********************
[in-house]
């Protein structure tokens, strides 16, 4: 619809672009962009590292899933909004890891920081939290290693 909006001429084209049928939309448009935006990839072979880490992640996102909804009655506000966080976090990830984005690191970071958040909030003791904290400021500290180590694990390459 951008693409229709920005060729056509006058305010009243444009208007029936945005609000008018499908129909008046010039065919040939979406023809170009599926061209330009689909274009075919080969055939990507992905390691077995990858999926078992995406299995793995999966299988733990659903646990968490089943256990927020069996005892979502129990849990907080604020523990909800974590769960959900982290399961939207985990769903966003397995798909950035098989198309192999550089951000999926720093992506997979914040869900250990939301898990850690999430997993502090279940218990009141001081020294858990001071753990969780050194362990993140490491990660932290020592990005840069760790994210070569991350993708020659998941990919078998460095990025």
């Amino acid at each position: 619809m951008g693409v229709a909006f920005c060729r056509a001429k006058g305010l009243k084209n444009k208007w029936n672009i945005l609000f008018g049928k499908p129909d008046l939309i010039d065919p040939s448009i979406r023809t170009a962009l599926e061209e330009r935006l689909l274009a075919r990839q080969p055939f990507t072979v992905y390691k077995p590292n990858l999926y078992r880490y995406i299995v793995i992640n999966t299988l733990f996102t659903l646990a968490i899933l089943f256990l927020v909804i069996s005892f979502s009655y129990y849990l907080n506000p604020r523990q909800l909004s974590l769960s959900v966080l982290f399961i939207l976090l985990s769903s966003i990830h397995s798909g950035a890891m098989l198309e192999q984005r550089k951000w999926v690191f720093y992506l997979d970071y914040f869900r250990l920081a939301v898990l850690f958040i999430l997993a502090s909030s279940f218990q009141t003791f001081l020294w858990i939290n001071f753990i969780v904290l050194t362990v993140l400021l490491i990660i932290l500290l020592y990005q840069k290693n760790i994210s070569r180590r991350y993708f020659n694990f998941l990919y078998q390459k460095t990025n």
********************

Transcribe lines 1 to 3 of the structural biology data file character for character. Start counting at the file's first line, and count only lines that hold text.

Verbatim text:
[in-house]
């Protein structure tokens, strides 16, 4: 619809672009962009590292899933909004890891920081939290290693 909006001429084209049928939309448009935006990839072979880490992640996102909804009655506000966080976090990830984005690191970071958040909030003791904290400021500290180590694990390459 951008693409229709920005060729056509006058305010009243444009208007029936945005609000008018499908129909008046010039065919040939979406023809170009599926061209330009689909274009075919080969055939990507992905390691077995990858999926078992995406299995793995999966299988733990659903646990968490089943256990927020069996005892979502129990849990907080604020523990909800974590769960959900982290399961939207985990769903966003397995798909950035098989198309192999550089951000999926720093992506997979914040869900250990939301898990850690999430997993502090279940218990009141001081020294858990001071753990969780050194362990993140490491990660932290020592990005840069760790994210070569991350993708020659998941990919078998460095990025």
């Amino acid at each position: 619809m951008g693409v229709a909006f920005c060729r056509a001429k006058g305010l009243k084209n444009k208007w029936n672009i945005l609000f008018g049928k499908p129909d008046l939309i010039d065919p040939s448009i979406r023809t170009a962009l599926e061209e330009r935006l689909l274009a075919r990839q080969p055939f990507t072979v992905y390691k077995p590292n990858l999926y078992r880490y995406i299995v793995i992640n999966t299988l733990f996102t659903l646990a968490i899933l089943f256990l927020v909804i069996s005892f979502s009655y129990y849990l907080n506000p604020r523990q909800l909004s974590l769960s959900v966080l982290f399961i939207l976090l985990s769903s966003i990830h397995s798909g950035a890891m098989l198309e192999q984005r550089k951000w999926v690191f720093y992506l997979d970071y914040f869900r250990l920081a939301v898990l850690f958040i999430l997993a502090s909030s279940f218990q009141t003791f001081l020294w858990i939290n001071f753990i969780v904290l050194t362990v993140l400021l490491i990660i932290l500290l020592y990005q840069k290693n760790i994210s070569r180590r991350y993708f020659n694990f998941l990919y078998q390459k460095t990025n």